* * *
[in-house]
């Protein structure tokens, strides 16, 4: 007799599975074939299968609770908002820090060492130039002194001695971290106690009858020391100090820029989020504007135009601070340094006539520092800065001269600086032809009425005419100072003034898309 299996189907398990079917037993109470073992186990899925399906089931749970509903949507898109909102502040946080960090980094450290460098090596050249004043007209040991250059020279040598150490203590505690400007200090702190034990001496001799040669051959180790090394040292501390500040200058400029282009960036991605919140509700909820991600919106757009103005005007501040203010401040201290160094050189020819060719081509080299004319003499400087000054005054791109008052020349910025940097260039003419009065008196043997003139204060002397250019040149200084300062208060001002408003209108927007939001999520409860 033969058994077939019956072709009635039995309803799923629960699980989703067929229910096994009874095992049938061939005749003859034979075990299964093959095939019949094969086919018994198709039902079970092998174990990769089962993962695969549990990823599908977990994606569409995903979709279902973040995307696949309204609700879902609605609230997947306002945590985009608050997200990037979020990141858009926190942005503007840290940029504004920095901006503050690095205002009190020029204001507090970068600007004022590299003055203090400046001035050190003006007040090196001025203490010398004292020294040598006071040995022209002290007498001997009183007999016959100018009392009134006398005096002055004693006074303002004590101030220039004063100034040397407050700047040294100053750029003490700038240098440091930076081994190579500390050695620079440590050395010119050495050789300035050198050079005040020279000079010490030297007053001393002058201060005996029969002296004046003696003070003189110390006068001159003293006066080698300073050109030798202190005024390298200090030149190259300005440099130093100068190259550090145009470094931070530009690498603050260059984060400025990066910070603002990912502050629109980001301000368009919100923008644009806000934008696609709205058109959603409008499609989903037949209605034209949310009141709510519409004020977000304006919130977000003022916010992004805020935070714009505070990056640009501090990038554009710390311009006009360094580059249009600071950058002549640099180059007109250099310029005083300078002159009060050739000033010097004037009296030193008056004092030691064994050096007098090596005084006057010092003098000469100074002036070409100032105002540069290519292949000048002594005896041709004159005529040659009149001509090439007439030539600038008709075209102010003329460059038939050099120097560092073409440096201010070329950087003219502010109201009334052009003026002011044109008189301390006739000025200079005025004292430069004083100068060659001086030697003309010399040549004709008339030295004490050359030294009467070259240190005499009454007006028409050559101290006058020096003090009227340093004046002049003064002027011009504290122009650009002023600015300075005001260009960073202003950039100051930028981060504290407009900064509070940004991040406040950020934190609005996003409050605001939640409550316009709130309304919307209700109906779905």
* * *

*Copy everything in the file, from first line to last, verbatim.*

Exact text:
[in-house]
């Protein structure tokens, strides 16, 4: 007799599975074939299968609770908002820090060492130039002194001695971290106690009858020391100090820029989020504007135009601070340094006539520092800065001269600086032809009425005419100072003034898309 299996189907398990079917037993109470073992186990899925399906089931749970509903949507898109909102502040946080960090980094450290460098090596050249004043007209040991250059020279040598150490203590505690400007200090702190034990001496001799040669051959180790090394040292501390500040200058400029282009960036991605919140509700909820991600919106757009103005005007501040203010401040201290160094050189020819060719081509080299004319003499400087000054005054791109008052020349910025940097260039003419009065008196043997003139204060002397250019040149200084300062208060001002408003209108927007939001999520409860 033969058994077939019956072709009635039995309803799923629960699980989703067929229910096994009874095992049938061939005749003859034979075990299964093959095939019949094969086919018994198709039902079970092998174990990769089962993962695969549990990823599908977990994606569409995903979709279902973040995307696949309204609700879902609605609230997947306002945590985009608050997200990037979020990141858009926190942005503007840290940029504004920095901006503050690095205002009190020029204001507090970068600007004022590299003055203090400046001035050190003006007040090196001025203490010398004292020294040598006071040995022209002290007498001997009183007999016959100018009392009134006398005096002055004693006074303002004590101030220039004063100034040397407050700047040294100053750029003490700038240098440091930076081994190579500390050695620079440590050395010119050495050789300035050198050079005040020279000079010490030297007053001393002058201060005996029969002296004046003696003070003189110390006068001159003293006066080698300073050109030798202190005024390298200090030149190259300005440099130093100068190259550090145009470094931070530009690498603050260059984060400025990066910070603002990912502050629109980001301000368009919100923008644009806000934008696609709205058109959603409008499609989903037949209605034209949310009141709510519409004020977000304006919130977000003022916010992004805020935070714009505070990056640009501090990038554009710390311009006009360094580059249009600071950058002549640099180059007109250099310029005083300078002159009060050739000033010097004037009296030193008056004092030691064994050096007098090596005084006057010092003098000469100074002036070409100032105002540069290519292949000048002594005896041709004159005529040659009149001509090439007439030539600038008709075209102010003329460059038939050099120097560092073409440096201010070329950087003219502010109201009334052009003026002011044109008189301390006739000025200079005025004292430069004083100068060659001086030697003309010399040549004709008339030295004490050359030294009467070259240190005499009454007006028409050559101290006058020096003090009227340093004046002049003064002027011009504290122009650009002023600015300075005001260009960073202003950039100051930028981060504290407009900064509070940004991040406040950020934190609005996003409050605001939640409550316009709130309304919307209700109906779905």